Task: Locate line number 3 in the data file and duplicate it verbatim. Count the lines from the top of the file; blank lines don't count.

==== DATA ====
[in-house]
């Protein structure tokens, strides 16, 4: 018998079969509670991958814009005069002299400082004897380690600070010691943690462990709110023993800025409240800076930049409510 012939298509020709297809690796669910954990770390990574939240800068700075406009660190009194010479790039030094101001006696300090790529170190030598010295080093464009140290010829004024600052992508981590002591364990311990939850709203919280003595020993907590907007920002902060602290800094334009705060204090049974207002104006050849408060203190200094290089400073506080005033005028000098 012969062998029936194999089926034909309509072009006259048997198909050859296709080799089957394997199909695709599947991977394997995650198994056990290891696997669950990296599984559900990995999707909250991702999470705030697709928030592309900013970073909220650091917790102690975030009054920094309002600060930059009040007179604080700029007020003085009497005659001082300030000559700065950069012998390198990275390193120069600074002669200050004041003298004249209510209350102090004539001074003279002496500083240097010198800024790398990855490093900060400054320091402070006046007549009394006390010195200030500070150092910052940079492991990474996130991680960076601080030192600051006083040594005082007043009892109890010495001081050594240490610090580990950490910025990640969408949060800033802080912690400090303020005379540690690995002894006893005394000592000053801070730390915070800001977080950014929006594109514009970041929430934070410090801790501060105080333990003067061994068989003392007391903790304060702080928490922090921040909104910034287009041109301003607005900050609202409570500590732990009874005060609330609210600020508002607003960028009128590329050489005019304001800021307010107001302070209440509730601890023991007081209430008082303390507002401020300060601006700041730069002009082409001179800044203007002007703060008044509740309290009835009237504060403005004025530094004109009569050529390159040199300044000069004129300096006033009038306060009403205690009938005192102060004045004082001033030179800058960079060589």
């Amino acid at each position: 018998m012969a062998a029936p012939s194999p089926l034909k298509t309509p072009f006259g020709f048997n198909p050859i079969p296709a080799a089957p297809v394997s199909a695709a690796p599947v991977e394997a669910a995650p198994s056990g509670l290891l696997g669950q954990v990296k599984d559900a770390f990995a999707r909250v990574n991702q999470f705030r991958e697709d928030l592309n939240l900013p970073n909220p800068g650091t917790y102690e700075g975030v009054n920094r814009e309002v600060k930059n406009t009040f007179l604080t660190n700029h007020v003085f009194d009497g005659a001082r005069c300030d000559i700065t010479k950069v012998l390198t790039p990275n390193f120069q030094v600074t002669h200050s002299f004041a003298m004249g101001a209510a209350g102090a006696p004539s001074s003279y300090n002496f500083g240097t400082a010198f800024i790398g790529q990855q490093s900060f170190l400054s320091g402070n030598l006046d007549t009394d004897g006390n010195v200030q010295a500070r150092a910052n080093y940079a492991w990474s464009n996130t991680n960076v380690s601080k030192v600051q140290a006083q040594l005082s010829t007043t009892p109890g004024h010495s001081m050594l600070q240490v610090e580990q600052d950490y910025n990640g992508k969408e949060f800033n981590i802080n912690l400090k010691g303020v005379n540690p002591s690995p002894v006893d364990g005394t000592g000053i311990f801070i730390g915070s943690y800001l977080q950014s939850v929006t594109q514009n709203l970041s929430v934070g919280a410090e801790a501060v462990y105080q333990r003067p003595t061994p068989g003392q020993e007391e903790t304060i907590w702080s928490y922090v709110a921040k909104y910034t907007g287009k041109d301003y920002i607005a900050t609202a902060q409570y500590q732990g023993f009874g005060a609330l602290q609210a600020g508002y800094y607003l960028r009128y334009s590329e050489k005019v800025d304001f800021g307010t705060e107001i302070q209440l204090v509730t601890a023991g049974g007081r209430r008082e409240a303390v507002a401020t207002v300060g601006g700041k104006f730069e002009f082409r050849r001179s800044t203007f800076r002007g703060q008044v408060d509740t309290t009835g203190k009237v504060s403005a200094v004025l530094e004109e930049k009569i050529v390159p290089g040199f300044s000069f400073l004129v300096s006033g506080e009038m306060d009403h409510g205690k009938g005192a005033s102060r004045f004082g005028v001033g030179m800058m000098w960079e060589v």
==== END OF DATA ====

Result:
């Amino acid at each position: 018998m012969a062998a029936p012939s194999p089926l034909k298509t309509p072009f006259g020709f048997n198909p050859i079969p296709a080799a089957p297809v394997s199909a695709a690796p599947v991977e394997a669910a995650p198994s056990g509670l290891l696997g669950q954990v990296k599984d559900a770390f990995a999707r909250v990574n991702q999470f705030r991958e697709d928030l592309n939240l900013p970073n909220p800068g650091t917790y102690e700075g975030v009054n920094r814009e309002v600060k930059n406009t009040f007179l604080t660190n700029h007020v003085f009194d009497g005659a001082r005069c300030d000559i700065t010479k950069v012998l390198t790039p990275n390193f120069q030094v600074t002669h200050s002299f004041a003298m004249g101001a209510a209350g102090a006696p004539s001074s003279y300090n002496f500083g240097t400082a010198f800024i790398g790529q990855q490093s900060f170190l400054s320091g402070n030598l006046d007549t009394d004897g006390n010195v200030q010295a500070r150092a910052n080093y940079a492991w990474s464009n996130t991680n960076v380690s601080k030192v600051q140290a006083q040594l005082s010829t007043t009892p109890g004024h010495s001081m050594l600070q240490v610090e580990q600052d950490y910025n990640g992508k969408e949060f800033n981590i802080n912690l400090k010691g303020v005379n540690p002591s690995p002894v006893d364990g005394t000592g000053i311990f801070i730390g915070s943690y800001l977080q950014s939850v929006t594109q514009n709203l970041s929430v934070g919280a410090e801790a501060v462990y105080q333990r003067p003595t061994p068989g003392q020993e007391e903790t304060i907590w702080s928490y922090v709110a921040k909104y910034t907007g287009k041109d301003y920002i607005a900050t609202a902060q409570y500590q732990g023993f009874g005060a609330l602290q609210a600020g508002y800094y607003l960028r009128y334009s590329e050489k005019v800025d304001f800021g307010t705060e107001i302070q209440l204090v509730t601890a023991g049974g007081r209430r008082e409240a303390v507002a401020t207002v300060g601006g700041k104006f730069e002009f082409r050849r001179s800044t203007f800076r002007g703060q008044v408060d509740t309290t009835g203190k009237v504060s403005a200094v004025l530094e004109e930049k009569i050529v390159p290089g040199f300044s000069f400073l004129v300096s006033g506080e009038m306060d009403h409510g205690k009938g005192a005033s102060r004045f004082g005028v001033g030179m800058m000098w960079e060589v």